Lafayette Will Not Shelter Displaced Louisianians Due to 'Bad Actors' in Trayford Pellerin Protests

Anthony Vincent and Mary Vincent of Little Chenier who used their boat to rescue food from their freezer after Hurricane Laura hit their home, are just some of the many Louisianians still displaced following last week’s storm.
Anthony Vincent and Mary Vincent of Little Chenier who used their boat to rescue food from their freezer after Hurricane Laura hit their home, are just some of the many Louisianians still displaced following last week’s storm. (Getty)

Why won’t Lafayette, which was spared from the worst of Hurricane Laura, open an emergency shelter for neighboring communities? According to Lafayette Parish Mayor-President Josh Guillory's administration, protests related to a local police shooting of a Black man may pose a “serious, local security threat.”

This announcement comes just days after the killing of Trayford Pellerin, 31, by Lafayette police officers.

Six police officers arrived at a Circle K gas station in response to “a disturbance involving a person armed with a knife,” and found Pellerin in the store’s parking lot with a knife, according to a statement by the Louisiana State Police. When officers attempted to arrest him, Pellerin left and officers trailed him for half-a-mile before using Tasers. They then shot him 11 times, authorities said.

Pellerin died in the hospital. All six officers involved have been placed on leave while an investigation is underway. The Louisiana ACLU called the scene a “horrific and deadly incident of police violence against a Black person” when the video of Pellerin being shot went viral.

Protests broke out in the city shortly after, including one group who grilled hot dogs and burgers outside Guillory’s home, inviting him to come outside and discuss Pellerin’s death at the hands of police over barbecue, the Acadiana Advocate reported.

In response to those protests, authorities in Lafayette said they would not extend shelter to neighboring communities.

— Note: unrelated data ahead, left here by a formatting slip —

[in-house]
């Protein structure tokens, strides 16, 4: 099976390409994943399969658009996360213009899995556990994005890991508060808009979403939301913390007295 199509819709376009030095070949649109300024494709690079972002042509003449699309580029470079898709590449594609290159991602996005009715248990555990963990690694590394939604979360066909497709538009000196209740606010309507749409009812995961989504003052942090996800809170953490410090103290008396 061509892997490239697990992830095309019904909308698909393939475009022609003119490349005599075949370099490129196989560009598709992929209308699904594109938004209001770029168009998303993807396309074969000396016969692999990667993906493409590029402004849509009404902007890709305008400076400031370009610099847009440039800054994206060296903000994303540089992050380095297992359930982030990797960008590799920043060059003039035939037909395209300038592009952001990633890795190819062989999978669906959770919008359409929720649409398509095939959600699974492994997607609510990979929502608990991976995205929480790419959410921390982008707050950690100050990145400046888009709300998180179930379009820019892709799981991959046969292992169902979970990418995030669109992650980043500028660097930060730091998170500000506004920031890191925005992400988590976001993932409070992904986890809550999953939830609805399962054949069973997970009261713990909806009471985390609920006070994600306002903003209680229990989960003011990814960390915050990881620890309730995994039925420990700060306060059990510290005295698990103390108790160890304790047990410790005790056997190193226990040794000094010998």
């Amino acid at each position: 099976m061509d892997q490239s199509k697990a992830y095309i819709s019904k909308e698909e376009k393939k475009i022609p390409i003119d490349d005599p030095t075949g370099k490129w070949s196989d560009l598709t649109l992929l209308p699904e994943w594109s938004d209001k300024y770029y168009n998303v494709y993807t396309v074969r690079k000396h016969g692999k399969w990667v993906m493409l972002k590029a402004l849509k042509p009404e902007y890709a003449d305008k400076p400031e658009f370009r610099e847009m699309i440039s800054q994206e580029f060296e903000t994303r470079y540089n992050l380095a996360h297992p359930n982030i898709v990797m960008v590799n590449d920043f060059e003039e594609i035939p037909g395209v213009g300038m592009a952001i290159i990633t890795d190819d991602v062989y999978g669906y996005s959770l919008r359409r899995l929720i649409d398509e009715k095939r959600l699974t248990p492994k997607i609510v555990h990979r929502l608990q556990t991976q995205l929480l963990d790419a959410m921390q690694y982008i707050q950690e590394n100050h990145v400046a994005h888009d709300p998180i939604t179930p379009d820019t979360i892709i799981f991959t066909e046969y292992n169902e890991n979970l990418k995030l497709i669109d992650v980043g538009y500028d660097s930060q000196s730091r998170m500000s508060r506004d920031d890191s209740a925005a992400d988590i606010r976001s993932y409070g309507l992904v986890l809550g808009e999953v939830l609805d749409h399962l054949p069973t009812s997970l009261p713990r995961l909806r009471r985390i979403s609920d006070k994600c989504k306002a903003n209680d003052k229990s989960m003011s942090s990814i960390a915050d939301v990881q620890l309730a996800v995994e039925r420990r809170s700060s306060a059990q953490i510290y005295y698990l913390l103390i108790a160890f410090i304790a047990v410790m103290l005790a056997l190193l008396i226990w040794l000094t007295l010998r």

“We are not in a position to safeguard people displaced by Laura,” said Lafayette’s Chief Administrative Officer Cydra Wingerter said in an email distributed to anyone involved in disaster response, according to Acadiana Advocate. “Bad actors will take our hospitality and use it against us.”

The statement continued, “It goes against what we believe and how we usually respond after a disaster but it would be irresponsible to potentially put others in harms way.”

The local government maintained they did nothing wrong by blocking their emergency shelter responses, stating that there are plenty of state resources available. “I don’t think this will prevent anyone from getting shelter. Will they have to maybe go a little farther? Unfortunately, that’s probably the case,” communications director Jamie Angelle confirmed to the Acadiana Advocate.

Angelle noted that the recent protest “was a lawful and peaceful protest,” and the Acadiana Advocate reported that all arrested at the demonstration appeared to be local to Lafayette, citing public records. Angelle also said that the local pastors who operate the emergency shelters were worried about the threat of outsiders.

Nevertheless, the Washington Post reported that interim police chief Scott Morgan said in a Saturday news conference, “They’re not our community. They’re not our people. They’re coming over here for trouble. Don’t support them, don’t get involved with them, stay out of it." 

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